New research from an international team of astronomers from the UK's University of Leicester and the University of Arizona sheds light on how stars reaching the end of their useful life and collapsing in on themselves become polluted.
The European Space Agency (ESA) switched off its Planck space telescope for good at 12:10:27 UT, Thursday. Planck spent over four years peering back in time, studying background radiation from the Big Bang that gave birth to our Universe.
Astrophysicists from the universities of Warwick and Cambridge in the UK have found evidence of what was once a water-rich rocky planet outside our solar system, by analysing the atmosphere of white dwarf star GD 61.
Using the European Southern Observatory (ESO) Very Large Telescope and the Canada-France-Hawaii Telescope, astronomers have discovered an orphaned planet meandering through space without a parent star or solar system.
When a Time magazine reader asked astrophysicist Neil deGrasse Tyson to share "the most astounding fact about the Universe," he answered in a video. The vividly illustrated presentation has gone viral, receiving hundreds of thousands of hits.
The European Space Agency announced its fifth Automated Transfer Vehicle has been named Georges Lemaître, after the Belgian scientist who provided the first observational estimation of the Hubble constant, which was later called the Big Bang theory.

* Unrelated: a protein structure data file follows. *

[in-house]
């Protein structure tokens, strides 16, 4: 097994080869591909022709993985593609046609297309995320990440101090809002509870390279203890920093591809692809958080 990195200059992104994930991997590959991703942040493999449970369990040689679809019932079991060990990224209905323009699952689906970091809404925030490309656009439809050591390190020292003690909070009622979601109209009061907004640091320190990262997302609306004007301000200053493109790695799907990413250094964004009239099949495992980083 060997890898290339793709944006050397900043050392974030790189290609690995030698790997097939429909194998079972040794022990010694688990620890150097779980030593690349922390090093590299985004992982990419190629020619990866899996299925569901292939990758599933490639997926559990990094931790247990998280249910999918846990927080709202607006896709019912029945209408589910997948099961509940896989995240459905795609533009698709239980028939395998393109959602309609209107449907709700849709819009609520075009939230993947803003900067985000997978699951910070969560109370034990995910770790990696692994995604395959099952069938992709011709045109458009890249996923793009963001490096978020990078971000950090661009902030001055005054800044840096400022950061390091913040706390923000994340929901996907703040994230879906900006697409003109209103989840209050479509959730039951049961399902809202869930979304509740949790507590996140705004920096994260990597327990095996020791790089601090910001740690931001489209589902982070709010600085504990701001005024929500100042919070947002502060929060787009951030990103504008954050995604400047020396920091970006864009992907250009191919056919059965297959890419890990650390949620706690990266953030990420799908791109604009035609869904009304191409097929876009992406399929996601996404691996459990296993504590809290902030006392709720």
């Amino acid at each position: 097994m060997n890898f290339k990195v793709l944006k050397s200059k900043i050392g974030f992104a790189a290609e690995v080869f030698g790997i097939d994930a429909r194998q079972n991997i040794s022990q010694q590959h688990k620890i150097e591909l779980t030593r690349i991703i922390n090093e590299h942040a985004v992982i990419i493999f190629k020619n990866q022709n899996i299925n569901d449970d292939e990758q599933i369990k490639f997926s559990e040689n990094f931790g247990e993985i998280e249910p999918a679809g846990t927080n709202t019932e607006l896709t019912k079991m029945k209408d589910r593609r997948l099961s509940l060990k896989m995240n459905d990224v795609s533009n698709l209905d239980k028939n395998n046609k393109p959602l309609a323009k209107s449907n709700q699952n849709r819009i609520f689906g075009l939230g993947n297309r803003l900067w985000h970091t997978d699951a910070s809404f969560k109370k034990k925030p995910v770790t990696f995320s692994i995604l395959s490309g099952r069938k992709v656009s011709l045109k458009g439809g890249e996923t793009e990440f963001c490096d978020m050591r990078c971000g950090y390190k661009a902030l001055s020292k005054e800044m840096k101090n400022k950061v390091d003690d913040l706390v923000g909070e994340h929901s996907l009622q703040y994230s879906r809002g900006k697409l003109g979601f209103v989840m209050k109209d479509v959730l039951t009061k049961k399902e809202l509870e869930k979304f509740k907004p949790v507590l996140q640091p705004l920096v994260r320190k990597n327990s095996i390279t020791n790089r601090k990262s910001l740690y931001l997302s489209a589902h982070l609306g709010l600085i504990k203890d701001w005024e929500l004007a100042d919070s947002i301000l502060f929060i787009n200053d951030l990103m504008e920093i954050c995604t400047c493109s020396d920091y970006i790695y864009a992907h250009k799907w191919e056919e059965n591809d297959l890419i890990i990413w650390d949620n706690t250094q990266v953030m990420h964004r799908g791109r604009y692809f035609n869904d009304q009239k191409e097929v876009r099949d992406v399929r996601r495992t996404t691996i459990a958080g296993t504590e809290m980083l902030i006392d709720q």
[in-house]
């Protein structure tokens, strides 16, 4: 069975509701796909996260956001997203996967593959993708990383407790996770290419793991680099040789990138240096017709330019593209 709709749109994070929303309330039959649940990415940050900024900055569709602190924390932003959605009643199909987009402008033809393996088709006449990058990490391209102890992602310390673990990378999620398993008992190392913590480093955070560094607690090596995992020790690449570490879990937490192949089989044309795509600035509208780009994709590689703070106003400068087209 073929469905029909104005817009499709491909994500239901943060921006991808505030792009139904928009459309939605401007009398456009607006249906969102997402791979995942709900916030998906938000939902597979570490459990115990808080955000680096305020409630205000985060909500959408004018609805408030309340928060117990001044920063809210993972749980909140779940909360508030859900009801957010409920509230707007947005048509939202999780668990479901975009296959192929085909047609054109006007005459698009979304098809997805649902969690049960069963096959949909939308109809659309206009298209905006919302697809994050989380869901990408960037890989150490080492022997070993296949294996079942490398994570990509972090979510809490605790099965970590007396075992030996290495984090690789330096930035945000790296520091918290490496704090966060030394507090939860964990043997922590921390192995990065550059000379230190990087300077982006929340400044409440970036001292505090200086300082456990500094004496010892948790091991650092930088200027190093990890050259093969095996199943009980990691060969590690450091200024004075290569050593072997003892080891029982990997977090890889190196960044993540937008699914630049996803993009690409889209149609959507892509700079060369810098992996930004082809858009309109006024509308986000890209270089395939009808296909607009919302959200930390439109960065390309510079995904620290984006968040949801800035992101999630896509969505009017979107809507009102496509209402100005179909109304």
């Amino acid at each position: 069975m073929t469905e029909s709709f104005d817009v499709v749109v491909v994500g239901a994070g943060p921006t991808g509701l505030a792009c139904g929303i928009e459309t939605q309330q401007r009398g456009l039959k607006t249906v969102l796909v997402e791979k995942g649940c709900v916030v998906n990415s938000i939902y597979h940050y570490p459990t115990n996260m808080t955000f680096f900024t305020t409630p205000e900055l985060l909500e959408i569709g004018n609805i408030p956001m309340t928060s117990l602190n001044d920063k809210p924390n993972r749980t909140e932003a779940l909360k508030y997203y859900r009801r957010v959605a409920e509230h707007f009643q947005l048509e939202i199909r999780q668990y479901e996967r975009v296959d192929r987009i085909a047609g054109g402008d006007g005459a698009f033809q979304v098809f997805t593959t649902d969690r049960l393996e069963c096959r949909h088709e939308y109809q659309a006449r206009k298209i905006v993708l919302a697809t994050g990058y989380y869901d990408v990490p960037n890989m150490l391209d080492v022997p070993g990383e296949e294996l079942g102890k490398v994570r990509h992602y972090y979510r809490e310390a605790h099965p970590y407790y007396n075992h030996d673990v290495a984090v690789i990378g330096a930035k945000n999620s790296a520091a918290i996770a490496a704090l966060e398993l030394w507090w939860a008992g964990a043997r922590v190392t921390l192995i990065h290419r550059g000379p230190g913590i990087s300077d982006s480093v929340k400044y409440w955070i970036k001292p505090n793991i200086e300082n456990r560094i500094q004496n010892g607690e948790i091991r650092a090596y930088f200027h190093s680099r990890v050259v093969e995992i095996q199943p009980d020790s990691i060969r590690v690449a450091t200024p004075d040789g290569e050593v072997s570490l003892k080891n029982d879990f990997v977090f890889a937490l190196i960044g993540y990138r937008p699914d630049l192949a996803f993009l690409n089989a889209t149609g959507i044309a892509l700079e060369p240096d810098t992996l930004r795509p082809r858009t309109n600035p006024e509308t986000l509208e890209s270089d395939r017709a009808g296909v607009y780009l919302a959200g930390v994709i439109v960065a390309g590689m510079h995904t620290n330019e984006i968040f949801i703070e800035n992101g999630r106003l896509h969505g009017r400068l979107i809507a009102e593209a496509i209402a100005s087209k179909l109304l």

Dark matter is defined by NASA as “Name given to the amount of mass whose existence is deduced from the analysis of galaxy rotation curves but which until now, has escaped all detections.” That’s about as accurate as its definitions get.
Artist's impression of the ESA's Euclid space telescope scheduled for a 2020 launch
European Space Agency - ESA Press
Artist's impression of a rocky and water-rich asteroid being torn apart by the strong gravity of the white dwarf star GD 61. Similar objects in the Solar System likely delivered the bulk of water on Earth
Mark A. Garlick
Artist's impression of possible wandering exoplanet designated CFBDSIR2149
European Southern Observatory
New research shows that some old stars known as white dwarfs might be held up by their rapid spins, and when they slow down, they explode as Type Ia supernovae. Thousands of these "time bombs" could be scattered throughout our Galaxy. In this artist's conception, a supernova explosion is about to obliterate an orbiting Saturn-like planet.